State Funding Level

The right to be represented by an attorney was deemed fundamental to a fair trial by the U.S. Supreme Court in the Gideon decision. In state prosecutions, state governments are responsible for ensuring this fundamental constitutional right. As stated in Gideon, governments “spend vast sums of money to establish machinery to try defendants accused of crime[s].” The state is similarly responsible for ensuring that the public defense function is properly funded to ensure a fair and accurate process.

The onus on state government to fund 100 percent of indigent defense services is further supported by American Bar Association (ABA) and National Legal Aid & Defender Association (NLADA) criminal justice standards. The official commentary to the ABA 10 Principles states: “[s]ince the responsibility to provide defense services rests with the state, there should be state funding and a statewide structure responsible for ensuring uniform quality.” Despite this obligation, many states left the burden on counties and local governments to establish and pay for the costs of protecting the right to counsel. This “hands off” approach is responsible for much of the disarray that developed in the decades after the Gideon decision. Without adequate state financial support, counties must rely on property tax generated income to support public defense services.  In localities with poor economic bases, the counties are hard-pressed to provide adequate services (and are more likely to have a higher percentage of people qualifying for such services). When property values are depressed because of factors such as high unemployment or high crime rates, poorer counties find themselves having to dedicate a far greater percentage of their budget toward criminal justice matters than more affluent counties. This, in turn, limits the amount of money these poorer counties can dedicate toward education, social services, healthcare, and other critical government functions that could positively impact and/or combat crime rates.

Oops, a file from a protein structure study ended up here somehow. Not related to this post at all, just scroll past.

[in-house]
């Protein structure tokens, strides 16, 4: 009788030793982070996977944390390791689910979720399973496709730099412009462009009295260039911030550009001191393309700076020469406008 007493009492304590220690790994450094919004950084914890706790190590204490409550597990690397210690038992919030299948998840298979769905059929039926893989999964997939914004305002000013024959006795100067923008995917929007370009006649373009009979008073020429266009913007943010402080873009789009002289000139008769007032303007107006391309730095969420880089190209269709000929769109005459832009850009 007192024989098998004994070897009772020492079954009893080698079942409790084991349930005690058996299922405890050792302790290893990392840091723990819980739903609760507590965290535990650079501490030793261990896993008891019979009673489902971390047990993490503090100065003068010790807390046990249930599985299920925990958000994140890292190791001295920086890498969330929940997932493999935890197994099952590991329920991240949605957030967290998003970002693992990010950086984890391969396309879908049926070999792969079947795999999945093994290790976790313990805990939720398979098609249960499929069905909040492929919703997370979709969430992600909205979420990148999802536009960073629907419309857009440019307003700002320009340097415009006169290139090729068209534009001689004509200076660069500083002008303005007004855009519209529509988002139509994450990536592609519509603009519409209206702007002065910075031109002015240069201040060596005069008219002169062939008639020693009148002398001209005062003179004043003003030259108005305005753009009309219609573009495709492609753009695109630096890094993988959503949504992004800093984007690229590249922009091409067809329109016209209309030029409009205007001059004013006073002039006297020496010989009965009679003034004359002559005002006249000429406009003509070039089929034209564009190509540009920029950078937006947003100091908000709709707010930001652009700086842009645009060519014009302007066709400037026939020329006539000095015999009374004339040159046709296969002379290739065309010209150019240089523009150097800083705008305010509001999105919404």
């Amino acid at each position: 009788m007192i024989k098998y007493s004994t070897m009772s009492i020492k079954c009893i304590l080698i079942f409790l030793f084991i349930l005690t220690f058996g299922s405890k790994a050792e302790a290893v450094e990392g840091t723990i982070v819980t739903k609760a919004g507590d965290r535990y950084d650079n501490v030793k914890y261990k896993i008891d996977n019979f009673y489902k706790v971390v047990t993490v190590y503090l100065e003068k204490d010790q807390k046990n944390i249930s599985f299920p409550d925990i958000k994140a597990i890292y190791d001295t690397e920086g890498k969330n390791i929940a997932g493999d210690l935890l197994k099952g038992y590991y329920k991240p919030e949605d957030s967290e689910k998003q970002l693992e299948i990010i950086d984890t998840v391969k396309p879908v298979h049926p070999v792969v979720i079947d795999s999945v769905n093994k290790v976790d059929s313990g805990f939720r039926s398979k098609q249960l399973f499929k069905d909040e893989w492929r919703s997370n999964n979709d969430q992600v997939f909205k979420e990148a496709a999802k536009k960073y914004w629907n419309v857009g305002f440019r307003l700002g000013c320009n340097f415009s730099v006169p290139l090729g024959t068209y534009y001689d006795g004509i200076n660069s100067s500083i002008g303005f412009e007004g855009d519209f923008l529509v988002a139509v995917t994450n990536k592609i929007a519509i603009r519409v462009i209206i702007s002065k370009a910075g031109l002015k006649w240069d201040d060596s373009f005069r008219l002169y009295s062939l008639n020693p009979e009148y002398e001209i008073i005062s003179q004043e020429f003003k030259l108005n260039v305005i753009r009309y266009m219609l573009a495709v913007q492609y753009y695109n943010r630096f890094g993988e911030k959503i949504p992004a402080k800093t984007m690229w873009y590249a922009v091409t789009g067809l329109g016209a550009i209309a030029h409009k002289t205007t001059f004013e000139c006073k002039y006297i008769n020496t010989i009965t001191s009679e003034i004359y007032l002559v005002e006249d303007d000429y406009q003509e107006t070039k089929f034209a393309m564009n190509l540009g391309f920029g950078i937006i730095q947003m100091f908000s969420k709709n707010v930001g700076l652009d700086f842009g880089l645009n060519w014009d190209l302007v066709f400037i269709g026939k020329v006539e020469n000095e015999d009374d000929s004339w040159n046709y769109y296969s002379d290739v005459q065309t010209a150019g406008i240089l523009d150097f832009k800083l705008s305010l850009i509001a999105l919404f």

The map above indicates the level to which states have met (or failed to meet) the obligation to fund indigent public defender services.

Per Capita Spending

Comparing indigent defense systems across state lines is difficult due to a wide array of jurisdictional differences, including: delivery models, population, types of cases, geographical expansiveness, crime rates, funding source, sentencing laws and other variables. As a result, while per capita spending can provide a useful data point for beginning comparisons, such figures should not be seen as a reliable isolated indicator of the quality of services being rendered to individuals. This is especially the case when the demand for public defense is created by governmental spending in other areas (such as law enforcement, prosecution, and corrections)  which also vary from state to state. For example, while the state of Alaska has the highest cost per capita on indigent defense spending ($40.96), this is largely due to the fact that public defenders must travel by air for many court appearances due to the low population density and expansiveness of the state.  As a result, the high per capita cost is not solely indicative of direct service, but also incidental travel costs. However, given the consistently low priority governments have demonstrated for public defense services in criminal justice spending, a low indigent defense cost per capita can be a strong indicator of a problematic system in need of improvement.

*Spending Figures are calculated from data for fiscal year 2008, the most recently available national spending data.  (Source: State, County, and Local Expenditures for Indigent Defense Services in Fiscal Year 2008, American Bar Association).